On March 9th, 2022, Jeff Corle watched his herd of Guernseys leave in a truck headed towards someone else’s farm.

In 1901 his great grandparents started a dairy farm on the same spot, near the town of Windber, Pennsylvania. They bottled the milk of their Guernseys for fifty-five years, and then later got a bulk tank. Corle farmed the majority of his life with his father and their herd of fifty Holsteins, eventually transitioning to organic.

In 2018 his father passed away, and not long after Jeff sold the cows, thinking himself to be done with milking. However, in 2020 he found himself with a small herd again, this time Guernseys, and bottling his own milk just like his great grandparents.

Corle’s operation, Pleasant View Dairy, had faithful customers that allowed him to expand his new herd, but inflation last year increased his costs and eventually made it impossible to break even. In the winter he made the difficult decision to quit dairying for good.

From 2003 to 2020, 40,000 dairy farms went out of business in the United States. In two decades, the country loss more than half of its operations. Since then, it has only gotten worse, with 2021 seeing another 6% of farms exiting the industry.

Selling one’s cows is a lonely, emotional experience, and in modern times it has become tragically common. Still, there isn’t much conversation about what it feels like to go through something like that.

Jeff Corle said that watching the cows loaded onto the truck “ripped something out of him.” He never knew that physical pain could arise from an emotional issue. He put on a good face with the driver that took his cows, but he felt a pressure on chest that wouldn’t go away. He told this to a songwriter friend in Nashville who he hadn’t talked to in a while, explaining how heartbreaking it was to see the empty barn.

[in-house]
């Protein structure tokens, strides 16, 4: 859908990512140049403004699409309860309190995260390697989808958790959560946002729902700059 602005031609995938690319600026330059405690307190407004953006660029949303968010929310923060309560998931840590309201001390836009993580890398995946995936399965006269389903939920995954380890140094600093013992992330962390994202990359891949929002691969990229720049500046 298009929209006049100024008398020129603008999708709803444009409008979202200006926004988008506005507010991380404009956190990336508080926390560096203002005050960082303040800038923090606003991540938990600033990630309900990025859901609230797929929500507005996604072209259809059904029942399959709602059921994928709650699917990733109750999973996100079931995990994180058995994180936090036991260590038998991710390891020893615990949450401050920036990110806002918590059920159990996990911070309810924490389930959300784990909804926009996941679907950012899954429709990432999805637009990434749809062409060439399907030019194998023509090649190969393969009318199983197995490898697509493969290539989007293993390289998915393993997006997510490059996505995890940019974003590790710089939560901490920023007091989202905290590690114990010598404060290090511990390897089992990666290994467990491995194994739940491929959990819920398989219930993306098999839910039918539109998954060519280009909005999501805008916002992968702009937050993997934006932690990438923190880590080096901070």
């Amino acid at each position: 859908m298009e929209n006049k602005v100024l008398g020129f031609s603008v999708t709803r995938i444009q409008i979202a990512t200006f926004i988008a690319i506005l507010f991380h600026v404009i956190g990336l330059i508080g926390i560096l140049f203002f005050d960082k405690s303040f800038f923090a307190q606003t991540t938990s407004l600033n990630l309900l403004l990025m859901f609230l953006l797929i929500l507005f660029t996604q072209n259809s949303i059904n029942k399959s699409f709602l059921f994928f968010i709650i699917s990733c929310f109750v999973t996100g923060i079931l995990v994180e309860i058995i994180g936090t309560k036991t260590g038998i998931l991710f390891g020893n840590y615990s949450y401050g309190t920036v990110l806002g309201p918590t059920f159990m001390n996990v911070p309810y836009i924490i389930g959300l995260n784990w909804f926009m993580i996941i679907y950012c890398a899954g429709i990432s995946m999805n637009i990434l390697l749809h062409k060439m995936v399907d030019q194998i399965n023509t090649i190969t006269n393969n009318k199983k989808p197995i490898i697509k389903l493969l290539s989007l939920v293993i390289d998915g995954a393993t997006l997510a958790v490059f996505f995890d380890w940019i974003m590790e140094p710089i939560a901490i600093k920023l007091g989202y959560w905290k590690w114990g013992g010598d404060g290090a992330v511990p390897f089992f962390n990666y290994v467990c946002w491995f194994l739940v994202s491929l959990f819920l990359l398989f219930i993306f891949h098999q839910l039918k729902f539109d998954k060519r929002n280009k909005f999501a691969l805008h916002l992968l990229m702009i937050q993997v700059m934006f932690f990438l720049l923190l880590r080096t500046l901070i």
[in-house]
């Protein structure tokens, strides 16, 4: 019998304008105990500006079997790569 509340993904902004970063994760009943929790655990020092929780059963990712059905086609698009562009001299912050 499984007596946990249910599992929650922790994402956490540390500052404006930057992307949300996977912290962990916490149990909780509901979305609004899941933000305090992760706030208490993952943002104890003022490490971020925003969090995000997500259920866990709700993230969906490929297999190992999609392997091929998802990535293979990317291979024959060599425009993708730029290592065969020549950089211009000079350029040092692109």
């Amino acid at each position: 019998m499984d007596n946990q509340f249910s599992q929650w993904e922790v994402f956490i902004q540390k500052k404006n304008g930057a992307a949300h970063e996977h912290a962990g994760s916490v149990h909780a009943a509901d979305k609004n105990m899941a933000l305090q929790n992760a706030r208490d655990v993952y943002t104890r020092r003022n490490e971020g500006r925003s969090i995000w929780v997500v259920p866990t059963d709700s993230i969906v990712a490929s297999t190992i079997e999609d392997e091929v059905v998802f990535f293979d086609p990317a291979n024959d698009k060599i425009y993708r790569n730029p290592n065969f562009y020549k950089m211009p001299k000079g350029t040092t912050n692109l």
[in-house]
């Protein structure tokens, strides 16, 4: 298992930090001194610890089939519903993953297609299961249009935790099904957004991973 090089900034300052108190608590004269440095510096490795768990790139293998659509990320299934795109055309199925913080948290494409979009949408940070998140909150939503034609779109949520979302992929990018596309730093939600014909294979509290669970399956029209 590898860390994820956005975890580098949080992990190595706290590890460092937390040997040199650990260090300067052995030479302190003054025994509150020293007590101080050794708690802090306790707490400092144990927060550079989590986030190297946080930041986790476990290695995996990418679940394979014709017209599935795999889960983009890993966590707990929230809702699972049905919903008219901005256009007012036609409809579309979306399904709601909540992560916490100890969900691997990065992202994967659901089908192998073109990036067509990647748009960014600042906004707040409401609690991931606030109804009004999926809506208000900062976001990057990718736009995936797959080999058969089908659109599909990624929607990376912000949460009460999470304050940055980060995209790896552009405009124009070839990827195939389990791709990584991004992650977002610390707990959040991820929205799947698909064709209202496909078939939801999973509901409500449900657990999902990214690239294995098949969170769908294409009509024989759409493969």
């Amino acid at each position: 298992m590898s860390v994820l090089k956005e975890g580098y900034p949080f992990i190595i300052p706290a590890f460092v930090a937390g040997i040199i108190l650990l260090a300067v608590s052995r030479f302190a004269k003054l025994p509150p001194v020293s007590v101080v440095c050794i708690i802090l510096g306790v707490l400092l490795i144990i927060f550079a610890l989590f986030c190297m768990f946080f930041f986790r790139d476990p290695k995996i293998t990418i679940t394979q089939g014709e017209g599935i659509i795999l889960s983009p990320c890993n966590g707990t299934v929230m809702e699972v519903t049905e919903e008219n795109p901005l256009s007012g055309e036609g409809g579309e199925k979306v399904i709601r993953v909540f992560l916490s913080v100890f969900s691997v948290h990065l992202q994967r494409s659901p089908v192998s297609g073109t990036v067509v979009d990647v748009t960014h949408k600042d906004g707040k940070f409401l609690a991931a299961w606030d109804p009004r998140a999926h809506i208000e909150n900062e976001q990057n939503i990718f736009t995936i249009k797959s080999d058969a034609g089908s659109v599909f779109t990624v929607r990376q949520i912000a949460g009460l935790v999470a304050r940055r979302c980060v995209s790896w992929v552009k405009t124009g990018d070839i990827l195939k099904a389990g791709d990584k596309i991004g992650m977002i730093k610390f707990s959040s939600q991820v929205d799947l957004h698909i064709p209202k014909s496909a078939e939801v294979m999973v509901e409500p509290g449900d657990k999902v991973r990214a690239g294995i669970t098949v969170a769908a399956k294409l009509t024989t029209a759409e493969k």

“Empty Barn,” his friend said. “That’s a perfect title for a song.”

In addition to farming, Jeff Corle’s other passion was music. When he finished college in 1989 he told his parents that he was thinking about trying his hand at the country music scene in Nashville. His parents gave him their blessing, saying there was probably a better chance of making a living as a songwriter than there was farming.

Corle enjoyed moderate success as a songwriter, having various songs picked up by music publishers. His first stint in Nashville lasted four years, before returning there again in 1999. He recalls being in a guitar circle once where all the writers passed the instrument and played their latest tune. One writer’s song blew them all away. It was called “The Dance,” and the writer said it was just bought by some young singer named either Garrett or Garth, or something like that.

Corle had various songs recorded by minor artists, but never had the breakthrough of his work being put on an album by a major singer. He eventually found himself burned out on the scene, and, preferring “outlaw country” like that of Waylon Jennings, Kris Kristofferson and Jonny Cash, was not interested in writing the pop-country songs that labels were seeking. He eventually returned to the farm to work with his father again.